Robert Hass, U.S. Poet Laureate

Robert Hass was born in San Francisco on March 1, 1941. He attended St. Mary’s College in Moraga, California and received both an MA and PhD in English from Stanford University.

His books of poetry include The Apple Trees at Olema: New and Selected Poems (Ecco Press, 2010); Time and Materials (2007), which won the National Book Award and the Pulitzer Prize; Sun Under Wood: New Poems (Ecco Press, 1996), which won the National Book Critics Circle Award; Human Wishes (Ecco Press, 1989); Praise (Ecco Press, 1979), which won the William Carlos Williams Award; and Field Guide (Yale University Press, 1973), which was selected by Stanley Kunitz for the Yale Younger Poets Series.

About Hass’s work, Kunitz wrote, “Reading a poem by Robert Hass is like stepping into the ocean when the temperature of the water is not much different from that of the air. You scarcely know, until you feel the undertow tug at you, that you have entered into another element.”

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Robert Hass, U.S. Poet Laureate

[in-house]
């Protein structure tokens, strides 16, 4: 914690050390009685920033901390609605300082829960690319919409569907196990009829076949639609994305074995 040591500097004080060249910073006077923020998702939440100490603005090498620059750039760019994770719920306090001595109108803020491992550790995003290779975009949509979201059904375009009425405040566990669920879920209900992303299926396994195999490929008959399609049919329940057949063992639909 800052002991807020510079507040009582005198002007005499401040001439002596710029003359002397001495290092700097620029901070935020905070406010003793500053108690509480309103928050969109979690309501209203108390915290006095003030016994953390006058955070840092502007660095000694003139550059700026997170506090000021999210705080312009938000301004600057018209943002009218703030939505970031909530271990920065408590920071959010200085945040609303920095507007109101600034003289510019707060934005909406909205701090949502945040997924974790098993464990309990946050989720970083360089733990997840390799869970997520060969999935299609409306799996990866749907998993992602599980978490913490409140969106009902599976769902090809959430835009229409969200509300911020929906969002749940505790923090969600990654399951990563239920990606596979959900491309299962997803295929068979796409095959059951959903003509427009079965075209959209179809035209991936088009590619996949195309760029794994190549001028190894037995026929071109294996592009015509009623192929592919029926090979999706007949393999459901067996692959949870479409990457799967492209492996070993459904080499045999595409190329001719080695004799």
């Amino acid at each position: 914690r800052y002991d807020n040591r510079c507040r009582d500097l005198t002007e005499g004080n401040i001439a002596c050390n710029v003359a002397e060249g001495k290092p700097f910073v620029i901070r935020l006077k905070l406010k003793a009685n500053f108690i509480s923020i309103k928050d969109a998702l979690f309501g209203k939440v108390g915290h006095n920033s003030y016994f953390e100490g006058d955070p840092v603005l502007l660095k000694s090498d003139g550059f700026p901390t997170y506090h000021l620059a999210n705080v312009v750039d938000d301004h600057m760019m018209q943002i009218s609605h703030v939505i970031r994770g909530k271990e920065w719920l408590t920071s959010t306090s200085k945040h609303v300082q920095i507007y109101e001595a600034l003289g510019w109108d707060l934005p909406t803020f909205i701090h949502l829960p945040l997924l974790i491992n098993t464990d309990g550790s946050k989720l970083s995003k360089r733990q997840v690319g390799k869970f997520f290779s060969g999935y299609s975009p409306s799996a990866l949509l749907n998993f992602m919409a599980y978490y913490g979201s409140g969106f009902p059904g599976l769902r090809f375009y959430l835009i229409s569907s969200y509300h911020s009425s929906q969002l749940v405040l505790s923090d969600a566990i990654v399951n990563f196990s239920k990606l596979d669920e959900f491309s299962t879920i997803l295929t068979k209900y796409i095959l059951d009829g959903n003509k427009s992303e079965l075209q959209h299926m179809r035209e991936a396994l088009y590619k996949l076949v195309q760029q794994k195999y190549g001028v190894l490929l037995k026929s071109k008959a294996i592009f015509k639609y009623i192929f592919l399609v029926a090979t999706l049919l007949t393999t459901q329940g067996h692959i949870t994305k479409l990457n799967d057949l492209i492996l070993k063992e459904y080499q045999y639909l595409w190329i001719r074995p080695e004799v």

Event Date

Thu, Feb 21, 2008 ・ 4:30 PM - 6:00 PM

Location

McCormick Hall 101

body of water shaped as top half of a globe hahaha

Robert Hass was born in San Francisco on March 1, 1941. He attended St. Mary’s College in Moraga, California and received both an MA and PhD in English from Stanford University.

His books of poetry include The Apple Trees at Olema: New and Selected Poems (Ecco Press, 2010); Time and Materials (2007), which won the National Book Award and the Pulitzer Prize; Sun Under Wood: New Poems (Ecco Press, 1996), which won the National Book Critics Circle Award; Human Wishes (Ecco Press, 1989); Praise (Ecco Press, 1979), which won the William Carlos Williams Award; and Field Guide (Yale University Press, 1973), which was selected by Stanley Kunitz for the Yale Younger Poets Series.

About Hass’s work, Kunitz wrote, “Reading a poem by Robert Hass is like stepping into the ocean when the temperature of the water is not much different from that of the air. You scarcely know, until you feel the undertow tug at you, that you have entered into another element.”